Romain Slocombe’s Broken Dolls

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The French artist’s challenging and unsettling medical art photography.

Remember for a moment that first crush – the point of sexual awareness and hopeless love, be it requited or otherwise. What do you remember of that person? The face, the hair, the smell, the walk, the voice? Then imagine that the person in question had just broken their leg when you first fell for them? What might you remember then? The plaster and the crutches, perhaps? It would be a very striking image at that pivotal moment, after all.

If that moment had then become an actual fetish – the sort of thing that plays on your mind continually and becomes part of your sexual DNA – then perhaps you would be like Romain Slocombe, the French artist, writer and photographer who has made something of an artform of picturing exclusively Japanese girls (and so we can assume that Japanese girls are also a sexual preference for him) in bandages, plaster casts, slings, wheelchairs, braces and crutches – the medical paraphernalia associated with accident and injury.

Slocombe, born in 1953, spent much of the 1990s producing photographs and paintings that display a medical fetish – the aftermath of Ballard’s Crash, perhaps. Certainly, there is a Cronenbergian edge to his work as it turns the hospital into the fetish dungeon, the bandages and plaster casts into bondage restraints as his models stare blankly, perhaps defiantly at the camera.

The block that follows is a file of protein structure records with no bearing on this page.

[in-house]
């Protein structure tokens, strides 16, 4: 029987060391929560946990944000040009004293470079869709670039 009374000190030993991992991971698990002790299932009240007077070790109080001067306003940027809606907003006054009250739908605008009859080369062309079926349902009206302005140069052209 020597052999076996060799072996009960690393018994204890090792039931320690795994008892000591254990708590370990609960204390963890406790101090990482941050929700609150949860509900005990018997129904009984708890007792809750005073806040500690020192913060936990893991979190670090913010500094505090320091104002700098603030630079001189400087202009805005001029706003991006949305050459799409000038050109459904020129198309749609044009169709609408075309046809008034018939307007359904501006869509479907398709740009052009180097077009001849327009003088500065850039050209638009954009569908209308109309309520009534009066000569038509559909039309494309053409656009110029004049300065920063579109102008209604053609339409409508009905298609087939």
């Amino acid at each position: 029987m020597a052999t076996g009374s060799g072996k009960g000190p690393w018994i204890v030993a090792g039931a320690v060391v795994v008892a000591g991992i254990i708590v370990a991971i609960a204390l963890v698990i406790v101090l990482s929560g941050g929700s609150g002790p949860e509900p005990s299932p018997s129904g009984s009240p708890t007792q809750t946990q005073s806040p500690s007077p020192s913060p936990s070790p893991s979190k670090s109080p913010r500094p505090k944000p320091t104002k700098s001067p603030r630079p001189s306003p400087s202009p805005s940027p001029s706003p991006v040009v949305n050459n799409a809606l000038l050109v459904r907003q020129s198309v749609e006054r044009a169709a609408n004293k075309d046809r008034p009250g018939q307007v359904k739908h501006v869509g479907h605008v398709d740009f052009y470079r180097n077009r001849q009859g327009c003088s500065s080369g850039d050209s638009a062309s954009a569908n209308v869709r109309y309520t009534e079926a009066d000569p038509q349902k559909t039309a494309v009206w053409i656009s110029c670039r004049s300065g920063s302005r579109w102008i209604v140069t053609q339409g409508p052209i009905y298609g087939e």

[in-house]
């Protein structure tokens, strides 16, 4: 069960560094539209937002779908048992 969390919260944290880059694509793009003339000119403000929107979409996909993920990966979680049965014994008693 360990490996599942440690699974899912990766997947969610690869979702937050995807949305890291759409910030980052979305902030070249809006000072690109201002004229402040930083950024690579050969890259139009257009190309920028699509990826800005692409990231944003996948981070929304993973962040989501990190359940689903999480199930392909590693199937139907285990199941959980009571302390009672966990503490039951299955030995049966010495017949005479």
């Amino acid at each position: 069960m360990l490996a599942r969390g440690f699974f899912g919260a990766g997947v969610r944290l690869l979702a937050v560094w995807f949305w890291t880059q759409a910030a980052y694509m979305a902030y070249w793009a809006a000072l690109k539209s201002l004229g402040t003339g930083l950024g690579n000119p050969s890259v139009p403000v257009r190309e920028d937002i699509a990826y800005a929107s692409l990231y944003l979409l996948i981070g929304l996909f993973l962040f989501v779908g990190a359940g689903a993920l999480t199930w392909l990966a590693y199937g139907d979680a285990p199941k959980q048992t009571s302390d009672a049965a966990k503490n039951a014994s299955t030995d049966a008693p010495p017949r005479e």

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His ‘medical art diary 1993 – 1996’, City of Broken Dolls, is perhaps his best known work for many, having been published by Creation Books at the peak of their powers. This work is only a part of Slocombe’s long career that includes working for Heavy Metal and writing novels, but of course it is his most immediately striking and challenging. We have to question if this is erotica. If so, why? and equally, if not, why?

Certainly, the fetish for the medical and the surgical is well established, and it truth it’s not too far removed from ideas of bondage, submission and dominance. But this imagery is confrontational in a way that more traditional BDSM isn’t, if only because it conjures up familiar, relatable fears for anyone who has ever been in hospital or had to cover an injury with plasters – and that is surely all of us. For that reason, Slocombe’s work remains challenging and disturbing for many in ways that more traditional and openly erotic bondage imagery doesn’t – it is more primal and unsettling – especially, I would imagine, for those who do find it erotic.

DAVID FLINT

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